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User-agent and user style sheets from the network

From: Etan Wexler <ewexler@stickdog.com>
Date: Tue, 24 Feb 2004 23:52:10 -0800
To: Chris Lilley <chris@w3.org>, www-style@w3.org
Message-Id: <8410E489-6767-11D8-A256-000502CB1B77@stickdog.com>

Chris Lilley wrote to <mailto:www-style@w3.org> on 23 February 2004 in 
"Re: [CSS21] response to issue 115 (and 44)" 
(<mid:936899584.20040223193021@w3.org>):

> For CSS, there are three sources of stylesheets and only one of those 
> comes over HTTP, and that not all of the time.

I assume that the three sources that you mean are author, user, and 
user agent. Is my assumption correct?

If so, I'll grant that what you describe is current practice. I won't 
concede that isolation from the network is natural or healthy for 
either user style sheets or user-agent style sheets.

I've wanted for a while to be able to specify a user style sheet from 
the network so that I can take my preferences to any decent computing 
environment. I also want to be able to point to a public style sheet 
created by somebody else. For people who are not inclined to write 
their user style sheets, the ability to select a network accessible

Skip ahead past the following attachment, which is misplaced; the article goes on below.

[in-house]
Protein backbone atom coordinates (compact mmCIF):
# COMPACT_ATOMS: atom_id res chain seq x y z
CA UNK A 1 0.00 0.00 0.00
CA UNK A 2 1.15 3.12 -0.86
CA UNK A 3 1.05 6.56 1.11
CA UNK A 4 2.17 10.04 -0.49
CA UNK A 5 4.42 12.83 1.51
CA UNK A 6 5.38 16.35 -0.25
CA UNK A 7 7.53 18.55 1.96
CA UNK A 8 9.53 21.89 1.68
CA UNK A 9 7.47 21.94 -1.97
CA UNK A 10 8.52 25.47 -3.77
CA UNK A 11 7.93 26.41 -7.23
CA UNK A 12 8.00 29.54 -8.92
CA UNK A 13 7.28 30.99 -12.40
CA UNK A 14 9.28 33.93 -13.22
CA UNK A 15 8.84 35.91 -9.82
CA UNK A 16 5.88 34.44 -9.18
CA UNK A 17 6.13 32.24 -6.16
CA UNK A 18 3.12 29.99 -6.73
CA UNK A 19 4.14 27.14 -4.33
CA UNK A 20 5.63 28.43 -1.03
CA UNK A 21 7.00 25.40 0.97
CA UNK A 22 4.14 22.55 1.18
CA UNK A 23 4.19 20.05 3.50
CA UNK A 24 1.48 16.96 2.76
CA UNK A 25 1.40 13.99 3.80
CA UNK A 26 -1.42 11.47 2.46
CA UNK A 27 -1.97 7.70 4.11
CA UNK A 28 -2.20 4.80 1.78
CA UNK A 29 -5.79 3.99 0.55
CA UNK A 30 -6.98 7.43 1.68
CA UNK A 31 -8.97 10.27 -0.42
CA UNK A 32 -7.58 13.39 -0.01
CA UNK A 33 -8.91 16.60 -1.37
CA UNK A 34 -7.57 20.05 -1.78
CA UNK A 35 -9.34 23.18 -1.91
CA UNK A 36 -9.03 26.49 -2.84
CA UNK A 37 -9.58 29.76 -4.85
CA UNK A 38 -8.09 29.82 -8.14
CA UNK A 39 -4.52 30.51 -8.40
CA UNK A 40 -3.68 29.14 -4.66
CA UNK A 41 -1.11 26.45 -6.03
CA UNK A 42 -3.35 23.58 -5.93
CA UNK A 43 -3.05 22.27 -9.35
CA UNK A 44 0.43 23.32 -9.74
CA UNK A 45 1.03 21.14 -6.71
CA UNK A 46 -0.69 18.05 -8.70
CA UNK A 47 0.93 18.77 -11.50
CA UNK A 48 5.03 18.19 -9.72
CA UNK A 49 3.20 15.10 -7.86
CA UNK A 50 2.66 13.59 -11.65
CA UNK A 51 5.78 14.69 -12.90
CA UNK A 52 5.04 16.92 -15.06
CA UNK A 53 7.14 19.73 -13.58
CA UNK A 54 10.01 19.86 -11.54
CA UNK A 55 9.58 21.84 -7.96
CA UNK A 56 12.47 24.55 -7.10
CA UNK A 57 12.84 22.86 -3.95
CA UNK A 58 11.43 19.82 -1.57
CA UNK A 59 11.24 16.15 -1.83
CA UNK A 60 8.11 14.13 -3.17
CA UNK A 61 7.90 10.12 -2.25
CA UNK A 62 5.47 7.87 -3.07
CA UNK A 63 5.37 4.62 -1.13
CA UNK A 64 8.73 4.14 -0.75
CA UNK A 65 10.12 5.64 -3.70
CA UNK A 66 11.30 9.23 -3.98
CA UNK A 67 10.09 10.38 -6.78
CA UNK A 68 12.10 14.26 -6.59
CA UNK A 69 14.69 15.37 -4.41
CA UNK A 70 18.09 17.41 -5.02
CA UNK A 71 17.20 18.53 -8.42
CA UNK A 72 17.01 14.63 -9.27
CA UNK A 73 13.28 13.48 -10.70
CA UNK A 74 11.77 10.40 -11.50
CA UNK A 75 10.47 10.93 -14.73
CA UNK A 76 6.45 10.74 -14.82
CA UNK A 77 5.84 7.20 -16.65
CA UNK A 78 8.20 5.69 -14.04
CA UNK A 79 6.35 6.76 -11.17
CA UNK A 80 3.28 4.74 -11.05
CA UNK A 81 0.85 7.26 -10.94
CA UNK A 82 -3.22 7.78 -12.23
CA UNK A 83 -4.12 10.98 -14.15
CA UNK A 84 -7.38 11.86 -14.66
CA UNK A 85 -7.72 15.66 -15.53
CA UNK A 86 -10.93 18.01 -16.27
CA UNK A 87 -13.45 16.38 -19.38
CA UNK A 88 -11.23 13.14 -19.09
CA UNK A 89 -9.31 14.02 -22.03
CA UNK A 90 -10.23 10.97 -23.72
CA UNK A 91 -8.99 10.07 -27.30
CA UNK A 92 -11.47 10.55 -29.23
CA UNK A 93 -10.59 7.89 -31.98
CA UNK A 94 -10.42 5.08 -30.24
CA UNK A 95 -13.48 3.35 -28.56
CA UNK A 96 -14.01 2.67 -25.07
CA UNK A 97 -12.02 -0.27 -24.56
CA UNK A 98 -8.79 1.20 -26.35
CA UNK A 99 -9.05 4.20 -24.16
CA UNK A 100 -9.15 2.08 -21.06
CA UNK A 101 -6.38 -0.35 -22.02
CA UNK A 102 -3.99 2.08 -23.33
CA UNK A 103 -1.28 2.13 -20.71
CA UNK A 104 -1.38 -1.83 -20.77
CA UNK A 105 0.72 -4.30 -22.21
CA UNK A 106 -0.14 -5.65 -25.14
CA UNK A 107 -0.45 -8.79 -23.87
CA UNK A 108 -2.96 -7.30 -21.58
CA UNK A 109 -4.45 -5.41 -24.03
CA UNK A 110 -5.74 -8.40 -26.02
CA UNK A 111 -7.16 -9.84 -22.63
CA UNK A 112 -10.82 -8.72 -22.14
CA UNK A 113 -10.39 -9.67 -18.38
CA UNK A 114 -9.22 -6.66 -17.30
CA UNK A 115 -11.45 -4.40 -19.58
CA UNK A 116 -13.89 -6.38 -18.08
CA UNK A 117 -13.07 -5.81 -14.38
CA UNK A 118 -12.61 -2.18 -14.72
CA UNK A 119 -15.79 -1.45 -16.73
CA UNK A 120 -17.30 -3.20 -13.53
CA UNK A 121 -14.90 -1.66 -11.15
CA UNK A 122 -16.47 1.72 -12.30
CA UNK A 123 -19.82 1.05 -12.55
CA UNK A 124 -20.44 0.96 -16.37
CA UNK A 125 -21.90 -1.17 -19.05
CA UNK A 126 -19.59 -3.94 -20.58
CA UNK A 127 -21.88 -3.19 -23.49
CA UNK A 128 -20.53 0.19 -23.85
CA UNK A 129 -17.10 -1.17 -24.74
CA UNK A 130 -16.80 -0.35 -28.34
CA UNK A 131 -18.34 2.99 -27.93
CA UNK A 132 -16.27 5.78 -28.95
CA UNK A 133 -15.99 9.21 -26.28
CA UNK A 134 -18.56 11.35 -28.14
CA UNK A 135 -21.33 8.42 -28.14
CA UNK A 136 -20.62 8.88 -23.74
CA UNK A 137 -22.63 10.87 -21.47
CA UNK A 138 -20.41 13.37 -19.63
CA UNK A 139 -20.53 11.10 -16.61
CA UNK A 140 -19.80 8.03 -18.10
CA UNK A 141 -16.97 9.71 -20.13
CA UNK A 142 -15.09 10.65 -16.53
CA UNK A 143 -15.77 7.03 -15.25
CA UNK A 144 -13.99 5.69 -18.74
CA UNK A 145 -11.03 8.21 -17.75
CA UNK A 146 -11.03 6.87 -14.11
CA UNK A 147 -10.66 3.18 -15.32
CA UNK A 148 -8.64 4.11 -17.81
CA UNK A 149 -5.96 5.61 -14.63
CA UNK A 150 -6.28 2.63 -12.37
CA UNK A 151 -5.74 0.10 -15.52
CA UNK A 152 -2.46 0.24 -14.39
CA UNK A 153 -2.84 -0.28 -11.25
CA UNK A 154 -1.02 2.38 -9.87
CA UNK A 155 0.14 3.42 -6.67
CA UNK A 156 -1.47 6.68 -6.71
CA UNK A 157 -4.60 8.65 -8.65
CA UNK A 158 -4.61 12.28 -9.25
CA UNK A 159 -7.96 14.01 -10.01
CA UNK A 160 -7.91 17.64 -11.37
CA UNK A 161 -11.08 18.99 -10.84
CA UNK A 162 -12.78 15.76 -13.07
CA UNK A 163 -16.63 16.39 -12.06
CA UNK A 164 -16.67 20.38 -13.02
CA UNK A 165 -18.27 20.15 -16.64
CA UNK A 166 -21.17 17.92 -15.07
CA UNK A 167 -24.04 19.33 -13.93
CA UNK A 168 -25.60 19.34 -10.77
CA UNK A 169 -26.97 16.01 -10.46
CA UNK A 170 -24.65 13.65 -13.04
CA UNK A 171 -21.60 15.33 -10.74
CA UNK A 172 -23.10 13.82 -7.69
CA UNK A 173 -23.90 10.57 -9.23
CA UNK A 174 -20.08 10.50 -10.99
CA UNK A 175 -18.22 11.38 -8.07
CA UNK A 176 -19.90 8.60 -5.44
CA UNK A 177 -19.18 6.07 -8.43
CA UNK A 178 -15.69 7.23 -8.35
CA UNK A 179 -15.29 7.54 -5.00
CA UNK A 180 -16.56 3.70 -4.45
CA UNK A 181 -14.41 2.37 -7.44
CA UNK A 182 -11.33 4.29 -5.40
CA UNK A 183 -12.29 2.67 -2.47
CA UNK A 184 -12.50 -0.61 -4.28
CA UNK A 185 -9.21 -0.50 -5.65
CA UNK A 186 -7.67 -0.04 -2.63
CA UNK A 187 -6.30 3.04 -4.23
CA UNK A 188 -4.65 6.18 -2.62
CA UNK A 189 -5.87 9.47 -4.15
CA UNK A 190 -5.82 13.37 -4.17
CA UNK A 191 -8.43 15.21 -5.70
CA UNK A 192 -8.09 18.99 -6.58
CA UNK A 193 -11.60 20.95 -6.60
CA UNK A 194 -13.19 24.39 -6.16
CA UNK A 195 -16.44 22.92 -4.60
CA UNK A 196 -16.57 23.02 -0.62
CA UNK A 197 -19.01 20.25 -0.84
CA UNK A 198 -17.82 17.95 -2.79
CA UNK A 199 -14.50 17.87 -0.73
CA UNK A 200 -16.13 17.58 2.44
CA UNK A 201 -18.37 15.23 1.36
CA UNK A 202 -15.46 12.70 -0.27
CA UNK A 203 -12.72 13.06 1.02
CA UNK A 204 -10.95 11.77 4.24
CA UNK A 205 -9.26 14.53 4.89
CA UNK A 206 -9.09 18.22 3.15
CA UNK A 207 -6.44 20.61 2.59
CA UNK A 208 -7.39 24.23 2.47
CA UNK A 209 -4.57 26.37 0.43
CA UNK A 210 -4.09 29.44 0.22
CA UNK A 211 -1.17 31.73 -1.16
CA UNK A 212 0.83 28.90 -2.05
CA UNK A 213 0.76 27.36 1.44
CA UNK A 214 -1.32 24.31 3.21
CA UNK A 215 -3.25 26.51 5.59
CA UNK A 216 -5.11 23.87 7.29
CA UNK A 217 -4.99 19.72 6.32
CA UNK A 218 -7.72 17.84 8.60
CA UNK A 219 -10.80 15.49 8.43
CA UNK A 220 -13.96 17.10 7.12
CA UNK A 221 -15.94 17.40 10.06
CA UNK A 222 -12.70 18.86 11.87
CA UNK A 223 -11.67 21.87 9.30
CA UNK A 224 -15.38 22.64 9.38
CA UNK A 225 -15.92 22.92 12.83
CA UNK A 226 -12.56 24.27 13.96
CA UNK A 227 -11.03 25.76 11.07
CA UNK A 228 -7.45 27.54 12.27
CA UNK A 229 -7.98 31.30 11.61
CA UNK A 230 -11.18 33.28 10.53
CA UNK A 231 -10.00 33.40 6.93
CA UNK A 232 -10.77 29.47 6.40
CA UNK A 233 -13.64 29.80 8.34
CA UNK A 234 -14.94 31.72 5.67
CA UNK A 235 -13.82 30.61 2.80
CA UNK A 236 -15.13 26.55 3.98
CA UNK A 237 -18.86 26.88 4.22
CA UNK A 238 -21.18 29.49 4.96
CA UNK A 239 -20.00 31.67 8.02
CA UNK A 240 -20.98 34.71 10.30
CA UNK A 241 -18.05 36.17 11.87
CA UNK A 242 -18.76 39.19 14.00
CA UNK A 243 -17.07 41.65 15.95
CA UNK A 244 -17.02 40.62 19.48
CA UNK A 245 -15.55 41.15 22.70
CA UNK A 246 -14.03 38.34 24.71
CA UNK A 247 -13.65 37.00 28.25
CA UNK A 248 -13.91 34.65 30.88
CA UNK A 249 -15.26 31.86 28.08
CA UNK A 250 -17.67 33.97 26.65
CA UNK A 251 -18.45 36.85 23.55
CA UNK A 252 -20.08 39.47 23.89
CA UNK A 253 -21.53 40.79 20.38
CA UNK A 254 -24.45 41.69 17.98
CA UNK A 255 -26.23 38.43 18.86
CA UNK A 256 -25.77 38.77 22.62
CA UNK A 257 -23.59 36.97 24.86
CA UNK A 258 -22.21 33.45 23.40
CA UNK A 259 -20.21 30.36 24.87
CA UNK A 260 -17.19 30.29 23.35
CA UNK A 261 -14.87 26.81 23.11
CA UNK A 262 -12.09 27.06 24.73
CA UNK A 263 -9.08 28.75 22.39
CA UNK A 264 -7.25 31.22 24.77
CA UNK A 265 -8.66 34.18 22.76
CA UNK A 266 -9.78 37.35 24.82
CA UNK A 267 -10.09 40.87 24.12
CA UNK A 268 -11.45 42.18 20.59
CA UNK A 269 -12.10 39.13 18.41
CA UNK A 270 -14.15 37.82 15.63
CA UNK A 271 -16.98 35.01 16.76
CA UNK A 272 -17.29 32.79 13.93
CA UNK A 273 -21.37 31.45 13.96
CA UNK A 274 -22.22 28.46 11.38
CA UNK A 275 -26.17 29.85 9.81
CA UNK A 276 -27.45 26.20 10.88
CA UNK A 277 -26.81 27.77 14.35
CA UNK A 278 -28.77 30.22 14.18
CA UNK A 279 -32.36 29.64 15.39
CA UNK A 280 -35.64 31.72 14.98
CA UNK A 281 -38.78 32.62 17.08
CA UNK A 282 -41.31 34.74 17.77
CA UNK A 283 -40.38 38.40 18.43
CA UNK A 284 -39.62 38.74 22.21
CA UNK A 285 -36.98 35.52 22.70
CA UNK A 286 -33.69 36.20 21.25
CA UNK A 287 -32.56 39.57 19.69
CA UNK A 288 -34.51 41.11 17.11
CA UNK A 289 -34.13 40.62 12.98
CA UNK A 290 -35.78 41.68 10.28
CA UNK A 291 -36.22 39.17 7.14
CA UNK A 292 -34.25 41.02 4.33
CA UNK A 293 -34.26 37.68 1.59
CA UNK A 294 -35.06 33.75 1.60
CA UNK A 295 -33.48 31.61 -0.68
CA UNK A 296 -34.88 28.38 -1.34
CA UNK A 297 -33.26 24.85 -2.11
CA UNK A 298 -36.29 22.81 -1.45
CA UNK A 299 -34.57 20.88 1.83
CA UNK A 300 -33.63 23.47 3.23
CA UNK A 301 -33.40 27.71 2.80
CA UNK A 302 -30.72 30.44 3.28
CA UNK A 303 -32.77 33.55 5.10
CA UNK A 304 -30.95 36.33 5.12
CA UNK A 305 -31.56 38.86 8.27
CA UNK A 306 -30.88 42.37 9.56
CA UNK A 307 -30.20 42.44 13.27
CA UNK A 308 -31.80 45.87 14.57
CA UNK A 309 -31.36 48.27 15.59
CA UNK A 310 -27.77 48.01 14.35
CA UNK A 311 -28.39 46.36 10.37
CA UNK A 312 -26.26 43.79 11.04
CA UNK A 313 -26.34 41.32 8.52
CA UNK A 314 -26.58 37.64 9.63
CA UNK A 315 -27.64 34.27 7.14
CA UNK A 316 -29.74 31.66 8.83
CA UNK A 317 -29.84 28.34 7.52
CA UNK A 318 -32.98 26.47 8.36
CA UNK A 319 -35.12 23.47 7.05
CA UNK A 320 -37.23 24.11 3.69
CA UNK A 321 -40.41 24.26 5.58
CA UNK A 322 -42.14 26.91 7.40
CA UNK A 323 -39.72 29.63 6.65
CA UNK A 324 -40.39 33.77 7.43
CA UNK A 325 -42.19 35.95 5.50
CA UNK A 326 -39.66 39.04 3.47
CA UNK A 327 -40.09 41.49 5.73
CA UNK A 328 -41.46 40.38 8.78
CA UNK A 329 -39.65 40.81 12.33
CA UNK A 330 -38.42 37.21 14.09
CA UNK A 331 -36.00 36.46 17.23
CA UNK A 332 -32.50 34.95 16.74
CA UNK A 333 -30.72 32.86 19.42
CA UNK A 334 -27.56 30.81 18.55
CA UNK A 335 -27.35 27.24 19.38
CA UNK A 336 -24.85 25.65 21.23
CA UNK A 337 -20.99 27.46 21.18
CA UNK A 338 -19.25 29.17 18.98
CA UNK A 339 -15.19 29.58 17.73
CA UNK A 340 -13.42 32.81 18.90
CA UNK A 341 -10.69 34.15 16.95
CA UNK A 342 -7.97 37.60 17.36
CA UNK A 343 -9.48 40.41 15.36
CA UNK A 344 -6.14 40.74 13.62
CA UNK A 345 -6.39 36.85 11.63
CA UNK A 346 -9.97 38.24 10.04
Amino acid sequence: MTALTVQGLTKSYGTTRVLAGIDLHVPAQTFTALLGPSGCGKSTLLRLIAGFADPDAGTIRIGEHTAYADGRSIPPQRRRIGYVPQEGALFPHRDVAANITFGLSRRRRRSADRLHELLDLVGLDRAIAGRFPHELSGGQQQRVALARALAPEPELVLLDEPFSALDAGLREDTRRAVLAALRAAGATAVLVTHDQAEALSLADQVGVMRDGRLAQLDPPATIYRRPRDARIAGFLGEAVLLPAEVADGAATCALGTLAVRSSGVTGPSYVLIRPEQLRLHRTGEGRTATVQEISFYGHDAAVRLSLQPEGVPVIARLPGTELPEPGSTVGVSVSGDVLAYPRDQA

resource as a user style sheet is crucial. Having somebody or some 
organization competently create and maintain style sheets for the 
public or for a customer base is a key to promoting user style sheets.

Here's a million-dollar idea (explained here so that I can look back in 
about five years and say with certainty that I thought of it first): a 
Web site called Just My Style that exists to serve user style sheets. 
The style sheets will produce attractive, more-or-less legible designs 
for popular Web sites. Users can download the style sheets for use as a 
local file or access the style sheets repeatedly through the network. 
As new user agents and updates of existing user agents emerge, the 
style sheets will be changed as necessary, automatically conferring 
benefits to users who point to the online versions. There would be 
various levels of service. The premium service would offer 
customization through a form that would ask about user preferences and 
needs.

With the existence of style servers, user control and counterbalance to 
poor authoring will no longer be confined to the dedicated geeks.

What about user-agent style sheets? Yes, they, too, can benefit from 
networking. The key is in perpetual style-sheet maintenance. If a user 
agent retrieves part of its user-agent style sheet through the network, 
the user agent can keep current with new document types, namespaces, 
and specification revisions. And it will all happen behind the scenes, 
with no need to pester the user with a manual upgrade.

-- 
Etan Wexler.
Received on Wednesday, 25 February 2004 02:53:16 GMT

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